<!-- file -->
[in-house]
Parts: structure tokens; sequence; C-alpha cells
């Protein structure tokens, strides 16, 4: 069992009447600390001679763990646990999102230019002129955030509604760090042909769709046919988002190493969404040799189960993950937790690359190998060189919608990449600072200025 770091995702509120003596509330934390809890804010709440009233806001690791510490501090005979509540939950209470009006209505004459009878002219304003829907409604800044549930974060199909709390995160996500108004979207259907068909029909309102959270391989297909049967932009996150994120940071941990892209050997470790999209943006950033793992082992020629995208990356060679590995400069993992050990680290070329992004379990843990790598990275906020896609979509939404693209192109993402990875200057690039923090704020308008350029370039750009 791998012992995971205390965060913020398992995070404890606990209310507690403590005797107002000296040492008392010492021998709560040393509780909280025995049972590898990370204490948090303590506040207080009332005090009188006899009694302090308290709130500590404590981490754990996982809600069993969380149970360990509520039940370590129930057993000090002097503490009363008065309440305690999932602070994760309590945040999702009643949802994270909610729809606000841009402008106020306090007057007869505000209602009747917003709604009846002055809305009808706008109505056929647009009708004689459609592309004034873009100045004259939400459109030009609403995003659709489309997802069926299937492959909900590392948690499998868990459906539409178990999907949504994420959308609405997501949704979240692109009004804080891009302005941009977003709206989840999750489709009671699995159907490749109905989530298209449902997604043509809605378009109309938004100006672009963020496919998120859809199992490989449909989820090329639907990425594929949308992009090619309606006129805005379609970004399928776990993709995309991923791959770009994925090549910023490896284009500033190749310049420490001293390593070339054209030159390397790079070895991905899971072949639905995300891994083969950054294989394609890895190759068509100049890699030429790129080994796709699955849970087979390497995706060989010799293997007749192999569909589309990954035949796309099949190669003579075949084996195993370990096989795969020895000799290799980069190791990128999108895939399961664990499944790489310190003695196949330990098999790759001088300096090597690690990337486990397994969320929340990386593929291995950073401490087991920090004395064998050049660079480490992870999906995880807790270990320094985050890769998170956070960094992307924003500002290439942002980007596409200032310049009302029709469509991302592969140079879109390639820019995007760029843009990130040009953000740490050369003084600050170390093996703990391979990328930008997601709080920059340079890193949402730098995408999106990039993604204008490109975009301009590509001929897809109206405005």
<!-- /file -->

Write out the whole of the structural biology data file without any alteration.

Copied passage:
[in-house]
Parts: structure tokens; sequence; C-alpha cells
């Protein structure tokens, strides 16, 4: 069992009447600390001679763990646990999102230019002129955030509604760090042909769709046919988002190493969404040799189960993950937790690359190998060189919608990449600072200025 770091995702509120003596509330934390809890804010709440009233806001690791510490501090005979509540939950209470009006209505004459009878002219304003829907409604800044549930974060199909709390995160996500108004979207259907068909029909309102959270391989297909049967932009996150994120940071941990892209050997470790999209943006950033793992082992020629995208990356060679590995400069993992050990680290070329992004379990843990790598990275906020896609979509939404693209192109993402990875200057690039923090704020308008350029370039750009 791998012992995971205390965060913020398992995070404890606990209310507690403590005797107002000296040492008392010492021998709560040393509780909280025995049972590898990370204490948090303590506040207080009332005090009188006899009694302090308290709130500590404590981490754990996982809600069993969380149970360990509520039940370590129930057993000090002097503490009363008065309440305690999932602070994760309590945040999702009643949802994270909610729809606000841009402008106020306090007057007869505000209602009747917003709604009846002055809305009808706008109505056929647009009708004689459609592309004034873009100045004259939400459109030009609403995003659709489309997802069926299937492959909900590392948690499998868990459906539409178990999907949504994420959308609405997501949704979240692109009004804080891009302005941009977003709206989840999750489709009671699995159907490749109905989530298209449902997604043509809605378009109309938004100006672009963020496919998120859809199992490989449909989820090329639907990425594929949308992009090619309606006129805005379609970004399928776990993709995309991923791959770009994925090549910023490896284009500033190749310049420490001293390593070339054209030159390397790079070895991905899971072949639905995300891994083969950054294989394609890895190759068509100049890699030429790129080994796709699955849970087979390497995706060989010799293997007749192999569909589309990954035949796309099949190669003579075949084996195993370990096989795969020895000799290799980069190791990128999108895939399961664990499944790489310190003695196949330990098999790759001088300096090597690690990337486990397994969320929340990386593929291995950073401490087991920090004395064998050049660079480490992870999906995880807790270990320094985050890769998170956070960094992307924003500002290439942002980007596409200032310049009302029709469509991302592969140079879109390639820019995007760029843009990130040009953000740490050369003084600050170390093996703990391979990328930008997601709080920059340079890193949402730098995408999106990039993604204008490109975009301009590509001929897809109206405005």